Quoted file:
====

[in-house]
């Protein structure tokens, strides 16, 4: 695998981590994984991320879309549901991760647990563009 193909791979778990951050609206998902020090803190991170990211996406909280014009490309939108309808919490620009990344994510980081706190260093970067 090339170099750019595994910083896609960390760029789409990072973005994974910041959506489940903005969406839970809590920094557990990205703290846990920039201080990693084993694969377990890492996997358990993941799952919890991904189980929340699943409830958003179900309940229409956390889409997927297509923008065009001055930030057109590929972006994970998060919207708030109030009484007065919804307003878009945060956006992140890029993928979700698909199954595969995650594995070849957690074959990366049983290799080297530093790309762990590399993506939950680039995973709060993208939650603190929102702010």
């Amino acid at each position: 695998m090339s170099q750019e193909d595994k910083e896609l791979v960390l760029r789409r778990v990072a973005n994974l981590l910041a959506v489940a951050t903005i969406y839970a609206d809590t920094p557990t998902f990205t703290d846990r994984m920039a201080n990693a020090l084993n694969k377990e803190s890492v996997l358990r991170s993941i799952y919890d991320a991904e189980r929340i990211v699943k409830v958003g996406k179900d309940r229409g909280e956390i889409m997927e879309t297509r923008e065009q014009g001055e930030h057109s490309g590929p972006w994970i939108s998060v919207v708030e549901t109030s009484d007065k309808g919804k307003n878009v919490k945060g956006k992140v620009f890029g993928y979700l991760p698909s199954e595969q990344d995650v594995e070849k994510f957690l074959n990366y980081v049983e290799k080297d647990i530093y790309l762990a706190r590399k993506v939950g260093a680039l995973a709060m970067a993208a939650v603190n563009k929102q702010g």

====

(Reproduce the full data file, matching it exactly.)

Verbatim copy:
[in-house]
């Protein structure tokens, strides 16, 4: 695998981590994984991320879309549901991760647990563009 193909791979778990951050609206998902020090803190991170990211996406909280014009490309939108309808919490620009990344994510980081706190260093970067 090339170099750019595994910083896609960390760029789409990072973005994974910041959506489940903005969406839970809590920094557990990205703290846990920039201080990693084993694969377990890492996997358990993941799952919890991904189980929340699943409830958003179900309940229409956390889409997927297509923008065009001055930030057109590929972006994970998060919207708030109030009484007065919804307003878009945060956006992140890029993928979700698909199954595969995650594995070849957690074959990366049983290799080297530093790309762990590399993506939950680039995973709060993208939650603190929102702010």
């Amino acid at each position: 695998m090339s170099q750019e193909d595994k910083e896609l791979v960390l760029r789409r778990v990072a973005n994974l981590l910041a959506v489940a951050t903005i969406y839970a609206d809590t920094p557990t998902f990205t703290d846990r994984m920039a201080n990693a020090l084993n694969k377990e803190s890492v996997l358990r991170s993941i799952y919890d991320a991904e189980r929340i990211v699943k409830v958003g996406k179900d309940r229409g909280e956390i889409m997927e879309t297509r923008e065009q014009g001055e930030h057109s490309g590929p972006w994970i939108s998060v919207v708030e549901t109030s009484d007065k309808g919804k307003n878009v919490k945060g956006k992140v620009f890029g993928y979700l991760p698909s199954e595969q990344d995650v594995e070849k994510f957690l074959n990366y980081v049983e290799k080297d647990i530093y790309l762990a706190r590399k993506v939950g260093a680039l995973a709060m970067a993208a939650v603190n563009k929102q702010g």